.- One year later, Cardinal James Stafford reflects on the meeting where Benedict XVI announced that he was stepping down as Bishop of Rome, noting that it was an “unexpected” moment of “shock” for all.
“Total surprise, total shock,” was the experience of all those present when they heard the Pope’s words that day, Cardinal Stafford explained in a Feb. 7 interview with CNA.
On the occasion of the one-year anniversary of the Feb. 11, 2013 announcement of Benedict XVI’s resignation, Cardinal Stafford, President Emeritus of the Pontifical Council of the Laity and Archbishop Emeritus of Denver, CO, spoke of his experience at being in the room when the pontiff revealed his decision.
Calling to mind the meeting where the announcement was made, the cardinal revealed that “it took place at a consistory of the cardinals,” which was “basically” a gathering of “the cardinals of Rome.”
The consistory meetings, he explained, were held regularly in order to discuss “the presentation of those who were being beatified and canonized within the Catholic Church.”
“So we were gathered in the room of the ‘consistorio,’ where we usually gathered with the Holy Father,” the cardinal observed, noting that they “were gathered around him in prayer” for the daily recitation of the Liturgy of the Hours.
The Liturgy of the Hours is the official set of daily prayers prescribed by the Catholic Church to be recited by clergy, religious institutes, and the laity, and consist mainly of psalms, which are supplemented by hymns and readings.
The cardinal also observed that there was “a presentation by the prefect of the Congregation for the Causes of Saints, of those that were to be presented and voted upon that day, for beatification and canonization.”
All of this “took place without any eyebrow raising,” he expressed, however “at the end of the prayer, “we were asked to sit down,” which “was something unusual.”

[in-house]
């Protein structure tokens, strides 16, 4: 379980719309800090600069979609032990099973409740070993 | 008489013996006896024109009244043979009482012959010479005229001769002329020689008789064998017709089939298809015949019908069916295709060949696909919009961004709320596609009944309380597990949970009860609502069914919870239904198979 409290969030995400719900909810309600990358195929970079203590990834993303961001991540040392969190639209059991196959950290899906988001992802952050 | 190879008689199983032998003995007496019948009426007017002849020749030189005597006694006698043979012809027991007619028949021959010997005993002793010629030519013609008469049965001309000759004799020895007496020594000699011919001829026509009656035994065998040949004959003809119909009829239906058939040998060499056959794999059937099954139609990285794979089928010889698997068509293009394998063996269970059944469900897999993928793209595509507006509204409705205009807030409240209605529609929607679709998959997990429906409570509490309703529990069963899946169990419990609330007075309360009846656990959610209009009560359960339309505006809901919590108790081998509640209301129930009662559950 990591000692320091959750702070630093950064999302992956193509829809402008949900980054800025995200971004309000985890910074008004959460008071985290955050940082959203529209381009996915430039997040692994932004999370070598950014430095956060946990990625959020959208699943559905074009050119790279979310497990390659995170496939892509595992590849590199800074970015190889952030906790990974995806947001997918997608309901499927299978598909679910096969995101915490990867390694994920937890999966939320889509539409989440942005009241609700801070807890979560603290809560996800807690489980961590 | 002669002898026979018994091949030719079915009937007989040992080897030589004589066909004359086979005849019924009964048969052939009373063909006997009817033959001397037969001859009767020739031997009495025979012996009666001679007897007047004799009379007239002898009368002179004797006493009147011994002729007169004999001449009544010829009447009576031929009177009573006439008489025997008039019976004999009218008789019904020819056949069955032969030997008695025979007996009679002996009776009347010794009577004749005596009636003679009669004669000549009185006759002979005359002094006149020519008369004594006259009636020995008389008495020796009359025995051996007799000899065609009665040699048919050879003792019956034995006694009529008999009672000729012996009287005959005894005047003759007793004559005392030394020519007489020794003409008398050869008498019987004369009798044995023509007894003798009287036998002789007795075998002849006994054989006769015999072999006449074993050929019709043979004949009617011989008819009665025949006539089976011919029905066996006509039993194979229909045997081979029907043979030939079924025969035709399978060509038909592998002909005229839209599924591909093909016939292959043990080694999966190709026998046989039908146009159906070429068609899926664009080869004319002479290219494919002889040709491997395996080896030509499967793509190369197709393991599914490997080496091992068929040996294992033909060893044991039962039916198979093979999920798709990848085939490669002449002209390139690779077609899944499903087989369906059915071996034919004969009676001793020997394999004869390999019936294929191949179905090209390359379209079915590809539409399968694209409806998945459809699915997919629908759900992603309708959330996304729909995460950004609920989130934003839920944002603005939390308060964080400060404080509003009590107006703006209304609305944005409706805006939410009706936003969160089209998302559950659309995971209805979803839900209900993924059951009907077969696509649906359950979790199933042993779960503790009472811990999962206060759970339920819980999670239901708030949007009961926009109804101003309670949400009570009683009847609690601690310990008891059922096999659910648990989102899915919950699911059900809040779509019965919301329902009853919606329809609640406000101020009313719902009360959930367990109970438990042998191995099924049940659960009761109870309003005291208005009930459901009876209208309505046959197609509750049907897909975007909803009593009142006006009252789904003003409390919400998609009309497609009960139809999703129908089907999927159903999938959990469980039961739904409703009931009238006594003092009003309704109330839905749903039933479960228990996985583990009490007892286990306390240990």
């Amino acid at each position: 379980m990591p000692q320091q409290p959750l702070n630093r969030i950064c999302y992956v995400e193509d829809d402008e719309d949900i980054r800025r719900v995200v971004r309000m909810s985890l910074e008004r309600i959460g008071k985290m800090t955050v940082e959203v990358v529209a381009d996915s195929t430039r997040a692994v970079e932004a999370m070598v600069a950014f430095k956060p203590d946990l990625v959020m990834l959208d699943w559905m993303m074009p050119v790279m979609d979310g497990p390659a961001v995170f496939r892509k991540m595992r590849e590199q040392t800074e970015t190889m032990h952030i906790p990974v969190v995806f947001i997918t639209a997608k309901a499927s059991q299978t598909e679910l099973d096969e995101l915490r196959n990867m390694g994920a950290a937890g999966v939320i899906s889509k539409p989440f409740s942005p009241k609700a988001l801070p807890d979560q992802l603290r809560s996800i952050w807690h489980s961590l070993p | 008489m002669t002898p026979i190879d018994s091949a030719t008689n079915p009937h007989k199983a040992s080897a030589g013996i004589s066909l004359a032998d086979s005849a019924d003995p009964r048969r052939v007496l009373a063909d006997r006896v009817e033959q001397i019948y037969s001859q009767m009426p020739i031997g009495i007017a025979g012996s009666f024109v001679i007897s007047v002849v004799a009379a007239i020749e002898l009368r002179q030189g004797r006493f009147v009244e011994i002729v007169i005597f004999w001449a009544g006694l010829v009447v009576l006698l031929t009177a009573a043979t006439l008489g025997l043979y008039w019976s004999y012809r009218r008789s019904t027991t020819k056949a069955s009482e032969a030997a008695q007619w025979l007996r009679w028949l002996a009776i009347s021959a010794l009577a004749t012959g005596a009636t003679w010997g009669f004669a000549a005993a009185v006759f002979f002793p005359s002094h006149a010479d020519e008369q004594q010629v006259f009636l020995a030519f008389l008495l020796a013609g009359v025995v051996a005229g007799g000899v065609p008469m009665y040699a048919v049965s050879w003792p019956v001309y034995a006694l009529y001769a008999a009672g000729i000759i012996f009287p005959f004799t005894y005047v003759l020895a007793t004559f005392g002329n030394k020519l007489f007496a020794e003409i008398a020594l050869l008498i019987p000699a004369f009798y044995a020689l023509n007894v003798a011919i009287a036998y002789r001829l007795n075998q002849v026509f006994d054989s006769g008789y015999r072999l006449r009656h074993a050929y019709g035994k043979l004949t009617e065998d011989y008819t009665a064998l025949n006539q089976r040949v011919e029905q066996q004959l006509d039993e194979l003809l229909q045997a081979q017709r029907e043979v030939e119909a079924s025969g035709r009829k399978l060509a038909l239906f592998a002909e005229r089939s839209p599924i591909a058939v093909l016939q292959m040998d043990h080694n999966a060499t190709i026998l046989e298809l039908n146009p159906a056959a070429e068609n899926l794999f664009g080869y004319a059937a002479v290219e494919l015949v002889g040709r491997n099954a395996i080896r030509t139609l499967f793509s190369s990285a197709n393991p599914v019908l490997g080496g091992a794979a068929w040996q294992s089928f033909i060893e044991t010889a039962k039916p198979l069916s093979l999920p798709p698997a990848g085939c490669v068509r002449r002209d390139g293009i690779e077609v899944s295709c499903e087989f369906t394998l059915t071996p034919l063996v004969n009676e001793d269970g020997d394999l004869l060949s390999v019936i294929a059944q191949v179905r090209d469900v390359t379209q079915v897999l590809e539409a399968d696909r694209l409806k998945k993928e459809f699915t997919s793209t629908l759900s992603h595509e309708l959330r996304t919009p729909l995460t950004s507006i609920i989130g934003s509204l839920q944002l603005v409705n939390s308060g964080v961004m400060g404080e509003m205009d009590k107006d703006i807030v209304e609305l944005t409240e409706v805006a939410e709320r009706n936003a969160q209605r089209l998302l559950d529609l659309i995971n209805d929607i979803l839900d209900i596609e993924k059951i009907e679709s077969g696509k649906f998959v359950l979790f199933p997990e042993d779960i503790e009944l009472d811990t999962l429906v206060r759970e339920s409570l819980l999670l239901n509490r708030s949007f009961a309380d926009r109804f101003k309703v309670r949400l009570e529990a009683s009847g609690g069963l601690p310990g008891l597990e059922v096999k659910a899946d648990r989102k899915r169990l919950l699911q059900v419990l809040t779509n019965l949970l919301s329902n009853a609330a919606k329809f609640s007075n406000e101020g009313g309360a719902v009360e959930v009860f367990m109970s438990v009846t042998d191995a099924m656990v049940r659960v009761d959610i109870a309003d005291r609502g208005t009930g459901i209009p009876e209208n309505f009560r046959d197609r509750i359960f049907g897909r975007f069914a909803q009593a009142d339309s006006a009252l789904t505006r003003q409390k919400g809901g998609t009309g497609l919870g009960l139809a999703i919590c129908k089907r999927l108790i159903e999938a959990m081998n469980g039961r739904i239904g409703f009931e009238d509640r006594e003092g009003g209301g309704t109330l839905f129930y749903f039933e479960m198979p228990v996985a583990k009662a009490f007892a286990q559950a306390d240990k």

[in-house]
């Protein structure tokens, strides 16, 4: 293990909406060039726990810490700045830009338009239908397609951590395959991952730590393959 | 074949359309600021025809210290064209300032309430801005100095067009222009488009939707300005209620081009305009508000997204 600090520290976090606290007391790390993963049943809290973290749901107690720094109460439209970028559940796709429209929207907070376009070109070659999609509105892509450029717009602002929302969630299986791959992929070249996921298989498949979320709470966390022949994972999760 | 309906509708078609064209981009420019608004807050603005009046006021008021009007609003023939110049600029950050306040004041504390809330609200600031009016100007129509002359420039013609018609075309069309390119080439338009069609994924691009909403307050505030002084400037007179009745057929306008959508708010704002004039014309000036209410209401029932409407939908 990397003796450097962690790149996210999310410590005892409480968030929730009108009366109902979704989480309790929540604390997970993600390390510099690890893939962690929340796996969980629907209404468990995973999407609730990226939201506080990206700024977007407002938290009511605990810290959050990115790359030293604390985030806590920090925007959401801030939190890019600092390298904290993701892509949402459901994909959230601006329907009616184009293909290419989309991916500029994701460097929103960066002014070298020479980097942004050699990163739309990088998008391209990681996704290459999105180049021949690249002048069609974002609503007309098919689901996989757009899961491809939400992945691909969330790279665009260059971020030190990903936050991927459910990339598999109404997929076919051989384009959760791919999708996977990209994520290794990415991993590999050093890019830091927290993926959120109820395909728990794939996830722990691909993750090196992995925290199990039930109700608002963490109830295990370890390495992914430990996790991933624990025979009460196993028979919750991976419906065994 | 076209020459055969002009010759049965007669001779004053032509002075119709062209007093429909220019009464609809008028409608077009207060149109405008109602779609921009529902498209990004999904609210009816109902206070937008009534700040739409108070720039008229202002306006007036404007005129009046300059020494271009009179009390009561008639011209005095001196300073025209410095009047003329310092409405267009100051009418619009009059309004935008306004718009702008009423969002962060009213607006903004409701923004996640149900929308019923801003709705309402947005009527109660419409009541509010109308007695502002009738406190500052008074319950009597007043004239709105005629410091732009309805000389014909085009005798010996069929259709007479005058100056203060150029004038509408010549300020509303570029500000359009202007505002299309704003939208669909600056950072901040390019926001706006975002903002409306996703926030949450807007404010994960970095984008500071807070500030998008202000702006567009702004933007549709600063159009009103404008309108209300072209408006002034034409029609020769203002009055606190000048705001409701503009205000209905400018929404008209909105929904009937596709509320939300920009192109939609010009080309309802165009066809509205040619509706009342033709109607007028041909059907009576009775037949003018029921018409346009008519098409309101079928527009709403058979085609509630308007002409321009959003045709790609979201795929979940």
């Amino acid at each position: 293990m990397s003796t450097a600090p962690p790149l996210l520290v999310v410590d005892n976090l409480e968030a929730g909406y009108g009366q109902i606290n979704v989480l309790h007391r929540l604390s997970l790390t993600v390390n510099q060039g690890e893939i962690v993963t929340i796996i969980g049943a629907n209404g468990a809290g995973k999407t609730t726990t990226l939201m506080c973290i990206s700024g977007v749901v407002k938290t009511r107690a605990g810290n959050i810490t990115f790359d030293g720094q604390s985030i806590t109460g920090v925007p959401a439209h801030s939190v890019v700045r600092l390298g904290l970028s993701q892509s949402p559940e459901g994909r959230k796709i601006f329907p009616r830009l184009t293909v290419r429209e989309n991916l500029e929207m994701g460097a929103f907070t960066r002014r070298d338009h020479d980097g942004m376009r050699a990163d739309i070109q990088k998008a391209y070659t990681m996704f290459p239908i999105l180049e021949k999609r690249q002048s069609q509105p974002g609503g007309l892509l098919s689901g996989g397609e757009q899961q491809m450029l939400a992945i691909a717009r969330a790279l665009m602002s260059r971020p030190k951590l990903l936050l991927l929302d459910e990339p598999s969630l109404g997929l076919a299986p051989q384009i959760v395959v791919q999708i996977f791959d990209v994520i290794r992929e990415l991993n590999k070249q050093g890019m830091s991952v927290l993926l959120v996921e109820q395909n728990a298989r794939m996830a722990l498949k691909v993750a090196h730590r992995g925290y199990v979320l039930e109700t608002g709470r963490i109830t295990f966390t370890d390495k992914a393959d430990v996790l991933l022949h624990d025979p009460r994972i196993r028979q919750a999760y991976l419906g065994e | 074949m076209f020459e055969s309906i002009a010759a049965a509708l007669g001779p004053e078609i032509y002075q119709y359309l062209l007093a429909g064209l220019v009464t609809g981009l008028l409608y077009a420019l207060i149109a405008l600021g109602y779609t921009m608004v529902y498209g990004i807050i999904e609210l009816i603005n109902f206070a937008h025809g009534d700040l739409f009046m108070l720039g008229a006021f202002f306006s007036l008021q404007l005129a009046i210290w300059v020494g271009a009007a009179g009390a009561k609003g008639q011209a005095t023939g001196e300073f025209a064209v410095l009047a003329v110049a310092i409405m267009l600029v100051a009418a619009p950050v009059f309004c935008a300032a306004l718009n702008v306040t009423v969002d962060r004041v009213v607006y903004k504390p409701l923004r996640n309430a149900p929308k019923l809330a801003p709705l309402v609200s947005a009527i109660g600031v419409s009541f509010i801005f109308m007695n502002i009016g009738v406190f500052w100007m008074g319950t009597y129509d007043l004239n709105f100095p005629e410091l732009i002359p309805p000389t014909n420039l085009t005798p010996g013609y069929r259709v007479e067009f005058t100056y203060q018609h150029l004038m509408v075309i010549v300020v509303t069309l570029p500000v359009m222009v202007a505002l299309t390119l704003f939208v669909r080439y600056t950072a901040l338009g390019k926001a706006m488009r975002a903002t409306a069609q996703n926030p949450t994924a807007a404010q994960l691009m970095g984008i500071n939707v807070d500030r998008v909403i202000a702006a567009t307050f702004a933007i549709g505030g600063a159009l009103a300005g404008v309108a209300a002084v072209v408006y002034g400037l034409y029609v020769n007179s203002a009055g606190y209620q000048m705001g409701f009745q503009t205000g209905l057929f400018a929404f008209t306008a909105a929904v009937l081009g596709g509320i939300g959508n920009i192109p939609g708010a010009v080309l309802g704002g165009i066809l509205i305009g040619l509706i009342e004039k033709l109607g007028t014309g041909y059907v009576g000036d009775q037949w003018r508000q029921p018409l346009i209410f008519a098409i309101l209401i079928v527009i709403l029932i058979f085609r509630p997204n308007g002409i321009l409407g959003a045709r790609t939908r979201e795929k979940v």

“We all sat down, including the Holy Father, Pope Benedict, and a rather extensive paper was brought up to him by his secretary to read.”
Originally, “I didn’t put any meaning upon all of that,” the cardinal reflected, stating that “I just thought we would be having an adjunct, that was somewhat unusual, but not very unusual,” but “within ten seconds” he knew something was happening because the Pope was “speaking in Latin, not in Italian.”
“I was alerted to the fact that it was about something very special by the fact that he was speaking to us not in the usual language of Italian, but in Latin,” Cardinal Stafford recalled, noting that the pontiff had not spoken to them in Latin “in this setting” since “his election,” so he thought “’I better listen in on this.’”
“So I listened very attentively, and very soon the words came out that he was resigning,” the cardinal observed, “and he continued about the reasons, but that came out within the first thirty seconds of his address.”
Then they “concluded the celebration of the Liturgy of Hours,” he explained, and Benedict XVI “left immediately, and we were left there stunned.”
“A cardinal who was sitting next to me said, ‘Did he resign?’ I said, ‘yes, that’s what he did. He resigned.’ And we just all stood at our places.”
Eventually “we came together in smaller groups, and began sharing some of our reaction to it,” the cardinal said, adding that “It was totally unexpected, and totally, historically, unexpected.”
When asked what he thought the legacy of this act and this time in the Church would be, Cardinal Stafford responded that “I think it’s too soon” to know.
Benedict XVI’s retirement officially went into effect on Feb. 28, 2013, and was a conclusion he came to “after having repeatedly examined my conscience before God,” he stated in his Feb. 11 address to the cardinals.
Speaking of the reasons influencing his decision, the retired pontiff cited his age as the primary factor, explaining that “I have come to the certainty that my strengths, due to an advanced age, are no longer suited to an adequate exercise of the Petrine ministry.”
Only two other Pope’s have resigned from their post in the history of the Church, the first being St. Celestine V in 1294, and the last was Gregory XII, in 1415.
The retired pontiff is now living in the Vatican’s monastery “Mater Ecclesiae,” which lies just west of St. Peter’s Basilica, and which contains a chapel, a choir room, a library, a semi-basement, a terrace and a visiting room that was added in 1993.
Alan Holdren contributed to this piece.